We make decisions all the time, but rarely consider how. "Decisive" changes that and offers a window into the decision-making process.
Bestselling authors Chip and Dan Heath have staked their claim as the "people's experts" in some pretty fuzzy (yet fundamental) areas of human behavior. They've tackled communication in Made to Stick: Why Some Ideas Survive and Others Die and they've examined change in Switch: How to Change Things When Change is Hard. In their newest book, Decisive, they take on the often mysterious process of decision-making.
We make decisions all the time, though we're unlikely to think much about exactly how we arrive at them. Some of us might make lists of pros and cons. Others may collect data and gather information. The method itself is rarely consistent, and few of us (if any) are aware of the biases we bring to the process. The Heath brothers attempt to address these issues by highlighting those areas where our decision-making efforts are particularly unreliable.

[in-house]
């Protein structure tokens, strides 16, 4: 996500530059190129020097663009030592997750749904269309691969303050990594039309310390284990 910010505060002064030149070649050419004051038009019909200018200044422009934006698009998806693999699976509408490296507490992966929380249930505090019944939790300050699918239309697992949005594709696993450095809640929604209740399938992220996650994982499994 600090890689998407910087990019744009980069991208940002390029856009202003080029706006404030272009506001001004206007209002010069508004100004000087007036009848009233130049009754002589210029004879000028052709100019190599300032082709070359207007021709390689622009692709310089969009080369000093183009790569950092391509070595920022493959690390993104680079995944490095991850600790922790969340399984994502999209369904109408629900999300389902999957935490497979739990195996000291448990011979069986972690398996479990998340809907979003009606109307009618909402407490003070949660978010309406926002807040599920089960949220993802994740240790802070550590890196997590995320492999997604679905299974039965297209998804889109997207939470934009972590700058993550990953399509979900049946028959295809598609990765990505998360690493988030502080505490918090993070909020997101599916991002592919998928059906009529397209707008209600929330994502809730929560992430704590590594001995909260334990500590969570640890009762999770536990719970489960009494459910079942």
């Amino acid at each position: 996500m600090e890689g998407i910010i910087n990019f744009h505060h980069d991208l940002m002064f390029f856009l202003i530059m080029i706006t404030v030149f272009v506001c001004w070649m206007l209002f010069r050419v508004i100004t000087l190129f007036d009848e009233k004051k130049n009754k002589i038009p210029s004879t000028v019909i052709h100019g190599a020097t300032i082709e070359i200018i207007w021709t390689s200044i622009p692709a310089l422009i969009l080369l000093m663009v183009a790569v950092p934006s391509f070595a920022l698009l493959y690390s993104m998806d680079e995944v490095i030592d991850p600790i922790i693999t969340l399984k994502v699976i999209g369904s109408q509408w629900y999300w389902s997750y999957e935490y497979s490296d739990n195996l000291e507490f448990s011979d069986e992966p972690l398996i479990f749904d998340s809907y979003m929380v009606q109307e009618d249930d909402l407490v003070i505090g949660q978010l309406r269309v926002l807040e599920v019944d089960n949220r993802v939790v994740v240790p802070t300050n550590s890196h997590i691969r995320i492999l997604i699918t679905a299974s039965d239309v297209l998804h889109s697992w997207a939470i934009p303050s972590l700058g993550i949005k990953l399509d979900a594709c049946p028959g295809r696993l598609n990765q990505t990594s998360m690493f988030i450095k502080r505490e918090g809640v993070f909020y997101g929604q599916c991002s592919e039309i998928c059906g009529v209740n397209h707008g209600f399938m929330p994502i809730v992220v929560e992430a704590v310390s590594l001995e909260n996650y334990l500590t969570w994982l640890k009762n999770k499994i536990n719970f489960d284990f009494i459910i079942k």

Drawing on studies in psychology and sociology, Decisive presents the dangers that confirmation bias, emotions, overconfidence and narrow thinking bring to our decisions. To guard against these pitfalls, the authors prescribe the WRAP method of decision-making. This method organizes the process and allows us to keep our faulty reasoning at bay. The end result is a book that will improve our decision-making capabilities and also teach us a lot about ourselves.
I am the library manager at Northwest Library. When I'm not reading fantastic books, I enjoy painting, writing, traveling and getting my hands dirty tinkering on vintage Italian scooters. My previous lives include time spent playing in punk rock bands, and working in the food service industry.